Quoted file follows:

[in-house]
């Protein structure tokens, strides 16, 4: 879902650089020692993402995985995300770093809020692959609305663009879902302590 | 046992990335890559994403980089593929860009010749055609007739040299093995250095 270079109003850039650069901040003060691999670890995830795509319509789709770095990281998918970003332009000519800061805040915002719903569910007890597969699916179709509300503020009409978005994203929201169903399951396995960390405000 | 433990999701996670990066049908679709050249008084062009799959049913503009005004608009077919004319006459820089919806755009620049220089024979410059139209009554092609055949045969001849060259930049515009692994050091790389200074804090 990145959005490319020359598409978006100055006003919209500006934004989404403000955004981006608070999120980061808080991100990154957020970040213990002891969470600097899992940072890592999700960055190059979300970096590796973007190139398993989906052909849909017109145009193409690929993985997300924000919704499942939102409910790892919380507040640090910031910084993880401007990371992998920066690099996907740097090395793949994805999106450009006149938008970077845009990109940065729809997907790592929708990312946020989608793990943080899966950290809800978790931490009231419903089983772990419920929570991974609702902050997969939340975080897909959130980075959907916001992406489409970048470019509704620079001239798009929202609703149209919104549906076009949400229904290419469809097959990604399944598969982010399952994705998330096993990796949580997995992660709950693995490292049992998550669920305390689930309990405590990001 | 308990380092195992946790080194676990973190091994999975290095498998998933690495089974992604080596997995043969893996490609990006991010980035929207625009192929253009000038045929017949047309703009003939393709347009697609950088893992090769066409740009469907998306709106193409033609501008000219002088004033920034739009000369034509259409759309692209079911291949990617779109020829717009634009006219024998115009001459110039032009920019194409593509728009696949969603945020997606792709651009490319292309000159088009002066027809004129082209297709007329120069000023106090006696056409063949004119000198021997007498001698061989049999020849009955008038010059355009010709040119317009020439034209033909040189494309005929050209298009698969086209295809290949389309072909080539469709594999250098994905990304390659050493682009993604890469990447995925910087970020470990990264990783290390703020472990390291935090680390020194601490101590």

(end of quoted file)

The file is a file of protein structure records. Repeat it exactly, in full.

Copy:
[in-house]
């Protein structure tokens, strides 16, 4: 879902650089020692993402995985995300770093809020692959609305663009879902302590 | 046992990335890559994403980089593929860009010749055609007739040299093995250095 270079109003850039650069901040003060691999670890995830795509319509789709770095990281998918970003332009000519800061805040915002719903569910007890597969699916179709509300503020009409978005994203929201169903399951396995960390405000 | 433990999701996670990066049908679709050249008084062009799959049913503009005004608009077919004319006459820089919806755009620049220089024979410059139209009554092609055949045969001849060259930049515009692994050091790389200074804090 990145959005490319020359598409978006100055006003919209500006934004989404403000955004981006608070999120980061808080991100990154957020970040213990002891969470600097899992940072890592999700960055190059979300970096590796973007190139398993989906052909849909017109145009193409690929993985997300924000919704499942939102409910790892919380507040640090910031910084993880401007990371992998920066690099996907740097090395793949994805999106450009006149938008970077845009990109940065729809997907790592929708990312946020989608793990943080899966950290809800978790931490009231419903089983772990419920929570991974609702902050997969939340975080897909959130980075959907916001992406489409970048470019509704620079001239798009929202609703149209919104549906076009949400229904290419469809097959990604399944598969982010399952994705998330096993990796949580997995992660709950693995490292049992998550669920305390689930309990405590990001 | 308990380092195992946790080194676990973190091994999975290095498998998933690495089974992604080596997995043969893996490609990006991010980035929207625009192929253009000038045929017949047309703009003939393709347009697609950088893992090769066409740009469907998306709106193409033609501008000219002088004033920034739009000369034509259409759309692209079911291949990617779109020829717009634009006219024998115009001459110039032009920019194409593509728009696949969603945020997606792709651009490319292309000159088009002066027809004129082209297709007329120069000023106090006696056409063949004119000198021997007498001698061989049999020849009955008038010059355009010709040119317009020439034209033909040189494309005929050209298009698969086209295809290949389309072909080539469709594999250098994905990304390659050493682009993604890469990447995925910087970020470990990264990783290390703020472990390291935090680390020194601490101590």